“One thing that the old-school guys -- if you want to say ‘old-school’ -- kind of shake their head at is that it almost seems like experience is a detriment now to getting a position, that basically they don’t want anyone with experience,” Gillick said. “I think it’s important that you have somebody that’s been successful. I could look back 60 years ago. I thought at 21-22 that I knew everything in the world, and then when I got in my 30s, I realized how much I hadn’t experienced.
“I think Dave has the intuition, the instinct, the experience to know where a club is. If a club is close, you put the pieces together. On the other hand, experience allows you to know when you’ve got to hold back and say, ‘This is not the time. We’ve got to get a little more depth in the organization before we decide to go for it.’ I think Dave knows when to play ‘em and when to hold ‘em.”
Dombrowski will make that determination within the next few months after checking under the hood. He isn’t coming here to oversee massive repairs. But he’s likely to find that the Phillies need more than an oil change before riding the carpool lane to their first playoff appearance since 2011.
Even Gillick had to step back before pushing the Phillies forward. Despite inheriting a homegrown core of Jimmy Rollins, Pat Burrell, Chase Utley, Ryan Howard, Ryan Madson, and Cole Hamels (with Shane Victorino and Carlos Ruiz on the way), Gillick dealt Bobby Abreu at his first trade deadline in 2006. It wasn’t until he strengthened the pitching through trades for Jamie Moyer, Brad Lidge, and Joe Blanton (after the additions of Freddy Garcia and Adam Eaton failed) and scooping up unwanted J.C. Romero, Chad Durbin, and Scott Eyre that the Phillies were for real.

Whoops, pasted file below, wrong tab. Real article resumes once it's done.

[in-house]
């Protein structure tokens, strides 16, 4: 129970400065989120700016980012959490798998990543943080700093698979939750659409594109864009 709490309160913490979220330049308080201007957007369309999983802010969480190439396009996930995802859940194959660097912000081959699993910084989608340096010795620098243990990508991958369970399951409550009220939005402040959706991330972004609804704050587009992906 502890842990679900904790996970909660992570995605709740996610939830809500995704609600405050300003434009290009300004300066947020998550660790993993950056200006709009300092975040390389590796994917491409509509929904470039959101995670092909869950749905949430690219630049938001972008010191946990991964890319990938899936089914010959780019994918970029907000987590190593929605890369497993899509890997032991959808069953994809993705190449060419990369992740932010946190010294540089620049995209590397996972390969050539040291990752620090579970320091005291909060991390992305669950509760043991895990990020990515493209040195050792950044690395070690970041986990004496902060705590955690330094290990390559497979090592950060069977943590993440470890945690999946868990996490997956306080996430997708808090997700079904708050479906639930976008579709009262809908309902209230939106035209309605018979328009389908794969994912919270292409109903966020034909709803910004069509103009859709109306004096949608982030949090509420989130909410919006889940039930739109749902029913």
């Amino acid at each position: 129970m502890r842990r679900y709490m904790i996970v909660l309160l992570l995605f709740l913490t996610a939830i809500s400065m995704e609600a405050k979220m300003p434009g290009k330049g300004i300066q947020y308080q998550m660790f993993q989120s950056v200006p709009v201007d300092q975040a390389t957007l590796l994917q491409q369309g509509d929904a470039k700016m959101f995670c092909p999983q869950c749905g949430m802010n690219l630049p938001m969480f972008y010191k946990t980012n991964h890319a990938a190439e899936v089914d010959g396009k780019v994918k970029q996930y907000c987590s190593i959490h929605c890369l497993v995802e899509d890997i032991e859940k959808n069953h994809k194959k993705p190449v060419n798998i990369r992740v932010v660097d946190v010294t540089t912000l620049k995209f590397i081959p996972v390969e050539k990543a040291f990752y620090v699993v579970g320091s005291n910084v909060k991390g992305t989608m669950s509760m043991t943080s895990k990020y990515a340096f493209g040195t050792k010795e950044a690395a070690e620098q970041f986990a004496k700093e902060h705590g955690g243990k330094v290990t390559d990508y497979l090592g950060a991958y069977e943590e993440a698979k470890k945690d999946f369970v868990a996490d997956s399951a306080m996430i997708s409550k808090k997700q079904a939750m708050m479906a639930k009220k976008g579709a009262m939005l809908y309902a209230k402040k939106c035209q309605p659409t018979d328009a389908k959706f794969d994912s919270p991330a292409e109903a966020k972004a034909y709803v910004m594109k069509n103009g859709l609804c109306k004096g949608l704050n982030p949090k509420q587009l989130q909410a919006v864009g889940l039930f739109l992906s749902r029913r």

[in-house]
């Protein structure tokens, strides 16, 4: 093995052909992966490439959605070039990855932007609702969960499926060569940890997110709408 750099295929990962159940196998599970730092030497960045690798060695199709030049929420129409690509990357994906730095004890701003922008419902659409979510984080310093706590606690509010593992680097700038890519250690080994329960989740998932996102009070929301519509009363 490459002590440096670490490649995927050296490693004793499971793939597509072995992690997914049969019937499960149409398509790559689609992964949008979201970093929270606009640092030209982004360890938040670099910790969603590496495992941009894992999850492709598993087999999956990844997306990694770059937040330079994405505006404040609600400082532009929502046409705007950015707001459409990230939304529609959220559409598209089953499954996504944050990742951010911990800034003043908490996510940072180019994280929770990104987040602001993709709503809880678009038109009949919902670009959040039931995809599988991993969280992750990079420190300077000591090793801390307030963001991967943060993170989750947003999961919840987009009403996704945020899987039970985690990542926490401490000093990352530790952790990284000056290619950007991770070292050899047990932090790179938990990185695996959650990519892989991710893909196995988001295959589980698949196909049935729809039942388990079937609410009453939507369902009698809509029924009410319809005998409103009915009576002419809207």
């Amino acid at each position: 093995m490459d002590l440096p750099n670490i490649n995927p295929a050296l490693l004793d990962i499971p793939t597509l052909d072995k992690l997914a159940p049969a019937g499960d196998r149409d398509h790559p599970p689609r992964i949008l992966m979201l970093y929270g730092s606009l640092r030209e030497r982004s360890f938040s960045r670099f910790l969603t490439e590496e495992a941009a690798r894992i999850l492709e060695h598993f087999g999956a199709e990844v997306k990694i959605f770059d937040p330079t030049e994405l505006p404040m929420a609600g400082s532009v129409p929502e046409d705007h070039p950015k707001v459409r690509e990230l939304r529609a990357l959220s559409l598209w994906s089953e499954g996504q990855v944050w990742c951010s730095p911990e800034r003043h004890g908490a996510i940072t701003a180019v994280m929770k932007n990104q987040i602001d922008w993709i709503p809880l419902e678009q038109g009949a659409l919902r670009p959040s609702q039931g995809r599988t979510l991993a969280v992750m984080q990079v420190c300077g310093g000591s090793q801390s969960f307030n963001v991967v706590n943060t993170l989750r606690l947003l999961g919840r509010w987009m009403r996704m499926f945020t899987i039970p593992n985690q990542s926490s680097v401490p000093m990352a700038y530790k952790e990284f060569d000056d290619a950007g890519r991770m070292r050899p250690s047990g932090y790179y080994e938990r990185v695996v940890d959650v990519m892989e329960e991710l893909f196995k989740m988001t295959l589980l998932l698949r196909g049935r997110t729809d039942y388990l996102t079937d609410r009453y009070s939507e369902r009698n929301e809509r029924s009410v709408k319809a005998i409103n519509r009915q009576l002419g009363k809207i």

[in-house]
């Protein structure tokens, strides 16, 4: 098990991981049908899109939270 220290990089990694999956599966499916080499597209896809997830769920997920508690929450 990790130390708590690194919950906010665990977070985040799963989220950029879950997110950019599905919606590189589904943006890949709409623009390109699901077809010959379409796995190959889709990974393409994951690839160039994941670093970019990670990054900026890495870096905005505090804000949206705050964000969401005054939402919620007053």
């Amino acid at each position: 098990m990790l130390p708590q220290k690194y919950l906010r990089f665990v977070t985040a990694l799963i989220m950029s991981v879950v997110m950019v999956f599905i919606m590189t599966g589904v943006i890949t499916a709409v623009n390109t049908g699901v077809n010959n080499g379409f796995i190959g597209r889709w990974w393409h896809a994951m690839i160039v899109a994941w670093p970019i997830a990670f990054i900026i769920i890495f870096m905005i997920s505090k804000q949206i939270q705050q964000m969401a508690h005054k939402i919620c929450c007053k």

Dombrowski’s challenges aren’t dissimilar. Although these Phillies have an expensive nucleus built around free agents (Bryce Harper, Zack Wheeler, Andrew McCutchen), a few scouting/developmental successes (Aaron Nola, Rhys Hoskins, Alec Bohm), a thin farm system, and little payroll flexibility for the blockbusters that Dombrowski loves, the biggest weakness is an alarming lack of pitching depth that will require creativity and keen scouting to fix.
“There will be opportunities on guys that, either he’s injured or had a bad year or some circumstance makes him unattractive to somebody else but in your mind, he’s somebody you want to take a shot on,” Gillick said. “Somebody gave up on Chad Durbin and he got non-tendered. You’ve got to use every way possible to build the nucleus a little more.”
At Middleton’s request, Gillick said he offered “suggestions” about candidates in the Phillies’ search. Middleton got input from other baseball people that he admires, including Terry Ryan, who built contending teams on tight budgets in Minnesota.
Asked in October why he still sought the counsel of team president Andy MacPhail, who oversaw a rebuilding project that didn’t yield a winning season in five years despite a payroll that rose 101.3%, Middleton said: “You do know that he’s won two World Series titles. You do know that Pat Gillick, who’s in the Hall of Fame, has only won three. You know that John Schuerholz, who’s in the Hall of Fame, has only won two [with Kansas City and Atlanta]? Yeah, that’s kind of why I have confidence in him.”
Here’s the thing: Middleton was also describing Dombrowski, the closest thing to Gillick other than Gillick. And in the end, he’s the person Middleton had to have.